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I know that for an integer, you can use:

int value;

I tried:

string str;

but Visual C++ gave me an error. How do I declare it without assigning a value, then using cin >> str later on to assign it?

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1  
Modify this question to include the actual error message - that information is the compiler trying to help you; at least give us that benefit too. –  Clifford Nov 2 '09 at 20:50

3 Answers 3

up vote 14 down vote accepted
#include <string>
int main()
{
 std::string str;
 return 0;
}

Check this info on Namespaces by MSDN

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I can also write "using namespace std; string str;" right? I read it here while googling (cprogramming.com/tutorial/string.html) but I thought since I already wrote "using namespace std;" below the "#include <iostream>" I did not have to re-write it. –  Fabian Nov 2 '09 at 12:44
    
Also, if you find you're using std::string in your code a lot, using std::string; will help. –  Bill Nov 2 '09 at 12:45
4  
In general it's recommended to not use using namespace std; but to just pull in the parts of the std namespace that you'll actually use: using std::string; using std::cout; using std::endl;, for instance. –  Bill Nov 2 '09 at 12:46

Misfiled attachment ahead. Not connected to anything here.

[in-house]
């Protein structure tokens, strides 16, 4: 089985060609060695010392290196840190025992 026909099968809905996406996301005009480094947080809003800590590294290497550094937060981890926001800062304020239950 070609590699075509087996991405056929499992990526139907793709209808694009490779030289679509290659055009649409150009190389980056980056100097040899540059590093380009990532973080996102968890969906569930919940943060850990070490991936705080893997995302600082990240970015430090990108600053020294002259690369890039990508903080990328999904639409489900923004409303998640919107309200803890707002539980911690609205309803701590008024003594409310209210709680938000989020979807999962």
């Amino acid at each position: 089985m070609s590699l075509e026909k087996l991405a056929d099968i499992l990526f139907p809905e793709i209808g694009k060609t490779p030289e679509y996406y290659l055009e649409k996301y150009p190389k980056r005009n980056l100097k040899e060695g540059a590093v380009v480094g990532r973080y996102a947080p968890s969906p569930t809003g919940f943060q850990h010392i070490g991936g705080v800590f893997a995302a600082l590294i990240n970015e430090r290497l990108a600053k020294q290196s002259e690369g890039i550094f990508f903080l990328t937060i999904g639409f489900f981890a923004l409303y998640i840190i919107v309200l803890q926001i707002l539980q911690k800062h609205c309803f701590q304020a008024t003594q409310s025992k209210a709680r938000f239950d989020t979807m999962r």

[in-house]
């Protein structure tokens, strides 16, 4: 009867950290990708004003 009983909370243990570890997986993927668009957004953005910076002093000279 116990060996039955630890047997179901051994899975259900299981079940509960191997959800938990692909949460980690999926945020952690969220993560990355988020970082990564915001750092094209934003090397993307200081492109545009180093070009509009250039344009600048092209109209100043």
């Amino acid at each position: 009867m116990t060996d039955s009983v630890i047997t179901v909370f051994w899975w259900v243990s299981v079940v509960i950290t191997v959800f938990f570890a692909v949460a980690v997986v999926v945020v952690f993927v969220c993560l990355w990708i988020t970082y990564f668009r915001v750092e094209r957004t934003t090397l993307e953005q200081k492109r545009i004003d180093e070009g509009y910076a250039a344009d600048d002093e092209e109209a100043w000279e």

Fabian, you are right of course, you don't have to rewrite it –  henle Nov 2 '09 at 12:51
1  
@Fabian, because it should be std::cout, std::cin –  alexkr Nov 2 '09 at 13:19
#include <string>
using std::string;

int main() {
    string str;
    return 0;
}
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Try the following:

#include <iostream>
#include <string>

using std::string;
using std::cout;
using std::cin;

int main()
{
  string str;
  cout << "Enter a string: ";
  cin >> str;
  cout << "You entered: " << str;

  return 0;
}
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What's the difference between iostring and iostream? –  StackedCrooked Nov 3 '09 at 16:30
    
that'd be a typo. :P Thanks! –  Bill Nov 3 '09 at 17:33

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